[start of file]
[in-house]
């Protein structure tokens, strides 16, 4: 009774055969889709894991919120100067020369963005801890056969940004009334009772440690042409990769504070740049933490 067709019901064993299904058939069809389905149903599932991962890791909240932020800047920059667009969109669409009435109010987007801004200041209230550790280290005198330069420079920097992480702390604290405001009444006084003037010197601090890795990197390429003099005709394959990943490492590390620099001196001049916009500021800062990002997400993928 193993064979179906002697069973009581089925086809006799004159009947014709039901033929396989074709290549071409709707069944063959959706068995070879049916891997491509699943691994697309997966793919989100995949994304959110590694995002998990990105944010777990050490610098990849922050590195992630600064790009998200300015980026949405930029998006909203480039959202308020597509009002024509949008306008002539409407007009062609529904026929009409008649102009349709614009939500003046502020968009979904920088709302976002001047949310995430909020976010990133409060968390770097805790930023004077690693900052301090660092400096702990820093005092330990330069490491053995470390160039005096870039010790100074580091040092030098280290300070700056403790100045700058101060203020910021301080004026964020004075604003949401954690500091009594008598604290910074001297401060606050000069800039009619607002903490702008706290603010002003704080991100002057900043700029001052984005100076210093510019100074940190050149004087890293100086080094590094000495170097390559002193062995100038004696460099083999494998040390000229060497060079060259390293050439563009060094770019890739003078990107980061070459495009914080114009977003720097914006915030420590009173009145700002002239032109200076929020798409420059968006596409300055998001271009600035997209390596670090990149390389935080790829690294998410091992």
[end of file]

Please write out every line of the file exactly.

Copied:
[in-house]
């Protein structure tokens, strides 16, 4: 009774055969889709894991919120100067020369963005801890056969940004009334009772440690042409990769504070740049933490 067709019901064993299904058939069809389905149903599932991962890791909240932020800047920059667009969109669409009435109010987007801004200041209230550790280290005198330069420079920097992480702390604290405001009444006084003037010197601090890795990197390429003099005709394959990943490492590390620099001196001049916009500021800062990002997400993928 193993064979179906002697069973009581089925086809006799004159009947014709039901033929396989074709290549071409709707069944063959959706068995070879049916891997491509699943691994697309997966793919989100995949994304959110590694995002998990990105944010777990050490610098990849922050590195992630600064790009998200300015980026949405930029998006909203480039959202308020597509009002024509949008306008002539409407007009062609529904026929009409008649102009349709614009939500003046502020968009979904920088709302976002001047949310995430909020976010990133409060968390770097805790930023004077690693900052301090660092400096702990820093005092330990330069490491053995470390160039005096870039010790100074580091040092030098280290300070700056403790100045700058101060203020910021301080004026964020004075604003949401954690500091009594008598604290910074001297401060606050000069800039009619607002903490702008706290603010002003704080991100002057900043700029001052984005100076210093510019100074940190050149004087890293100086080094590094000495170097390559002193062995100038004696460099083999494998040390000229060497060079060259390293050439563009060094770019890739003078990107980061070459495009914080114009977003720097914006915030420590009173009145700002002239032109200076929020798409420059968006596409300055998001271009600035997209390596670090990149390389935080790829690294998410091992």